Sri Lankan American Astronomer Ray Jayawardhana Featured in PBS/BBC Documentary
Sri Lankan American astronomer Ray Jayawardhana is the Harold Tanner Dean of the College of Arts and Sciences and a professor of astronomy at Cornell University. (news.cornell.edu photo)
India-West Staff Reporter
Sri Lankan American astronomer Ray Jayawardhana shared his insights in the new PBS NOVA/BBC documentary about neutrinos, “Particles Unknown,” which aired Oct. 6.
Jayawardhana is the Harold Tanner Dean of the College of Arts and Sciences and a professor of astronomy at Cornell University.
In the U.K., the BBC4 channel broadcast the documentary on Sept. 22 with the title, “Neutrino: Hunting the Ghost Particle.”
Outnumbering atoms a billion to one, neutrinos are the universe’s most common yet most elusive and baffling particle. The documentary followed an international team of neutrino hunters as they tried to capture an elusive fourth form of neutrino. Their results may force scientists to redraw their blueprint of the subatomic world, the Standard Model of physics, and change our understanding of how the universe works.
“The reason we care about these elusive particles is because they do play a fundamentally important role in the universe, in the nature of matter, in some of the most violent cosmic phenomena,” he says in the documentary.
Throughout “Particles Unknown,” Jayawardhana offers “his insight into the nature of neutrinos, their importance in the universe and how scientists have battled against the odds to detect them for almost a century,” Cornell Chronicle quoted producer and director Henry Fraser as saying. “Ray’s interview provided the perfect bites to set up why we should all care about neutrinos, and his description of their hard-to-believe historical context helped drive the narrative forward.”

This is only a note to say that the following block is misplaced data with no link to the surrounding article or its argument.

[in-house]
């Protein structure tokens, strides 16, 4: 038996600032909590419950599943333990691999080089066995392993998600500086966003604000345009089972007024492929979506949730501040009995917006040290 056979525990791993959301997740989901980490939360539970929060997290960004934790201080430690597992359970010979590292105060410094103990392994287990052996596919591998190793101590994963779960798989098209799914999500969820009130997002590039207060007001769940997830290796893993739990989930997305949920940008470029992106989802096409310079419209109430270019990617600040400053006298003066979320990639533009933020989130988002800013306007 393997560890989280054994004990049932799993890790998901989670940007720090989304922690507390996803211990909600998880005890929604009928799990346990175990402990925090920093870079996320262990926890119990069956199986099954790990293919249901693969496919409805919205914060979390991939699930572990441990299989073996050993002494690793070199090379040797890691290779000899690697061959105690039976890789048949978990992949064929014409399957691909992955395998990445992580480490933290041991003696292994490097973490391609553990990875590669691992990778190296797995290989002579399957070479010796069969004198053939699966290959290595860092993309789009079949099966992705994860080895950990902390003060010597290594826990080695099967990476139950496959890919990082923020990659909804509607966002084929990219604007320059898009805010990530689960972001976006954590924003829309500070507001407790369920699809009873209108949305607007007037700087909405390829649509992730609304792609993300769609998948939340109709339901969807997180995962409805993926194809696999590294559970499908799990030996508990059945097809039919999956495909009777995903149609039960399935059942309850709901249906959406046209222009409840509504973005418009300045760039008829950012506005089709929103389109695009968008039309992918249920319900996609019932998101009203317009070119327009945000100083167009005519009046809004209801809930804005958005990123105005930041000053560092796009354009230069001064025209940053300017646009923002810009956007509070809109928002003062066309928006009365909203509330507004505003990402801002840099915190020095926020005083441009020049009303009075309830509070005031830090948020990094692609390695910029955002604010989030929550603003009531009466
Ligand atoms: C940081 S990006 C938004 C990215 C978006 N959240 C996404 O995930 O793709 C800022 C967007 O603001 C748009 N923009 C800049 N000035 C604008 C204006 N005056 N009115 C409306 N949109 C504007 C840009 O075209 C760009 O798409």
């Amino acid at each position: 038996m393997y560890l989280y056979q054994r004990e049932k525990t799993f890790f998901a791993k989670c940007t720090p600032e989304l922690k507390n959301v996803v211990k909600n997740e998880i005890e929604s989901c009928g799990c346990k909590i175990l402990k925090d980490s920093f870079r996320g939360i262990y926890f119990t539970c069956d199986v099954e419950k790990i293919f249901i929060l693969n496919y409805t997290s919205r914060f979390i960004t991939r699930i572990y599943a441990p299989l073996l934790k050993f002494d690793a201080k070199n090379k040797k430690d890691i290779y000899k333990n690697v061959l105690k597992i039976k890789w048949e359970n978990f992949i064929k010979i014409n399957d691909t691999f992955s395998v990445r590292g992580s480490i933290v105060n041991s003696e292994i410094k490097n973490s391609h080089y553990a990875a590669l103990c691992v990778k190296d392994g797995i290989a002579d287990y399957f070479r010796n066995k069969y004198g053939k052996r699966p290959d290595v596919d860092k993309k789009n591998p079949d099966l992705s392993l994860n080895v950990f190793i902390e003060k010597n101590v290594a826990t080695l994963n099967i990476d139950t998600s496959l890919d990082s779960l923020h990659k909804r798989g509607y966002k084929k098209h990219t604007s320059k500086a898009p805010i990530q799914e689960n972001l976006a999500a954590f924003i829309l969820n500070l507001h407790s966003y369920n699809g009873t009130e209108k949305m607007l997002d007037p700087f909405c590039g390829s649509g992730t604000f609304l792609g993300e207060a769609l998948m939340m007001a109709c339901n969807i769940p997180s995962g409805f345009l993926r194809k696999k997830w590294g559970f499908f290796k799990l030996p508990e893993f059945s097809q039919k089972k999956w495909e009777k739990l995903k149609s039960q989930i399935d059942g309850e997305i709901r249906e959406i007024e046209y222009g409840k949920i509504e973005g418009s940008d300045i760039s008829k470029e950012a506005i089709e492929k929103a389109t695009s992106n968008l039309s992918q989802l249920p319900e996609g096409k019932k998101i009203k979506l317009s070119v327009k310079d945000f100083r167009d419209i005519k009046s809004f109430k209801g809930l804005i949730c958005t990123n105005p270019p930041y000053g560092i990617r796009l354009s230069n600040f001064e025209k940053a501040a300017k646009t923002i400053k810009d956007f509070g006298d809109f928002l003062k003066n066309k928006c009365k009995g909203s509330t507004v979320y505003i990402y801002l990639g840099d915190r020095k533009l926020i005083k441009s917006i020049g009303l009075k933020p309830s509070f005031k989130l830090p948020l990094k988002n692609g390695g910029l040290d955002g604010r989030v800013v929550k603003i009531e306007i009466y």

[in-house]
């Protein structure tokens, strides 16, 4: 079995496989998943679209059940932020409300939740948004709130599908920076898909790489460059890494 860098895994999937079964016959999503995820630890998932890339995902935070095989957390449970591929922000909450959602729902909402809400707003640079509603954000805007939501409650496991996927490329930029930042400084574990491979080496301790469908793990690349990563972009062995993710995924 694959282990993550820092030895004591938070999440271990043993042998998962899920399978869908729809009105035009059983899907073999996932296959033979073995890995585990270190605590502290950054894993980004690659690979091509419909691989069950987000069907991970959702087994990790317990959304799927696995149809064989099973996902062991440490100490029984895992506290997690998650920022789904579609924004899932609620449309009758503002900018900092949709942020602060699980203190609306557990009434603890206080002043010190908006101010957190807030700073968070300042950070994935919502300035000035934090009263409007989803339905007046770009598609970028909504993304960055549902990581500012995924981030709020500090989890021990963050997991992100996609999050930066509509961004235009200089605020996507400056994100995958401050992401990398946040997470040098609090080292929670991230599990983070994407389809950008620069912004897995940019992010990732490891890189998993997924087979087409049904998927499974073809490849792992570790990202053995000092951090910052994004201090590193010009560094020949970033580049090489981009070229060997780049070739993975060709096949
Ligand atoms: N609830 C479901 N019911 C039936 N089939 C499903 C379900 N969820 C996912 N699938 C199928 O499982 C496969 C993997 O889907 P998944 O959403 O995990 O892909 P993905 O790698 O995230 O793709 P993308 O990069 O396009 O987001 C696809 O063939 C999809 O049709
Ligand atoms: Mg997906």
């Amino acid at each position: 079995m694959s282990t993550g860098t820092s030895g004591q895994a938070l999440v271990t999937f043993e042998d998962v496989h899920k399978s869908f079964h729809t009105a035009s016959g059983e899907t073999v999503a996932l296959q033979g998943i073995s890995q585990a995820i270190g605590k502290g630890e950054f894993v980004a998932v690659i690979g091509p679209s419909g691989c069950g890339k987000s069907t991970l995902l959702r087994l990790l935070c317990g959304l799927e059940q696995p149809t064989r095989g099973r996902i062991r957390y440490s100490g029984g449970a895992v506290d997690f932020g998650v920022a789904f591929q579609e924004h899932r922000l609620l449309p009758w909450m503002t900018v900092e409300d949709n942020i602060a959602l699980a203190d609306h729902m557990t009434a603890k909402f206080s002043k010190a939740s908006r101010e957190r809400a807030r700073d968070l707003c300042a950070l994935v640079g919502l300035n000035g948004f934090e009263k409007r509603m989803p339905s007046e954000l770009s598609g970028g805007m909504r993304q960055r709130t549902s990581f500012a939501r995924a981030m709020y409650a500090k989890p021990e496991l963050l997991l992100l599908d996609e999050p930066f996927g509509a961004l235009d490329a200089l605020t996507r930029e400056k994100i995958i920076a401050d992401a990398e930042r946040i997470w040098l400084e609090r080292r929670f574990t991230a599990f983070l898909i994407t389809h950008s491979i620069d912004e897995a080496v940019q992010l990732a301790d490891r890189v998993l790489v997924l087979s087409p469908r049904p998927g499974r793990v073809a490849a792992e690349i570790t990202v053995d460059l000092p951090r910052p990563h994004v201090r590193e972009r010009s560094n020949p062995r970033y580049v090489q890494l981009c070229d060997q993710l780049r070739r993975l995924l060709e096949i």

Jayawardhana’s own research focuses on the diversity, origins and evolution of planetary systems as well as the formation and evolution of stars and brown dwarfs. In particular, his group uses the largest telescopes on the ground and in space to do ‘remote sensing’ of planets around other stars (“exoplanets”), with a view to investigating prospects for life in the universe.
He is a core science team member for the NIRISS instrument on the James Webb Space Telescope, and his group leads a Gemini Observatory large program on high-resolution spectroscopy of exoplanet atmospheres.
Jayawardhana’s research, writing and outreach have led to numerous accolades, including the Guggenheim Fellowship, Steacie Fellowship, Steacie Prize, McLean Award, Radcliffe Fellowship from Harvard University, visiting professorships from the Royal Netherlands Academy of Arts and Sciences and the Scottish Universities Physics Alliance, Rutherford Medal in Physics from the Royal Society of Canada, Nicholson Medal from the American Physical Society, and the Carl Sagan Medal from the American Astronomical Society’s Division of Planetary Sciences.
Before moving to Cornell, he served as the Dean of Science at York University, following a decade on the faculty at the University of Toronto. Prior to that, he held an assistant professorship at the University of Michigan and a Miller Research Fellowship at the University of California, Berkeley. He earned a Ph.D. degree in astronomy from Harvard University and a Bachelor of Science degree in astronomy and physics from Yale University.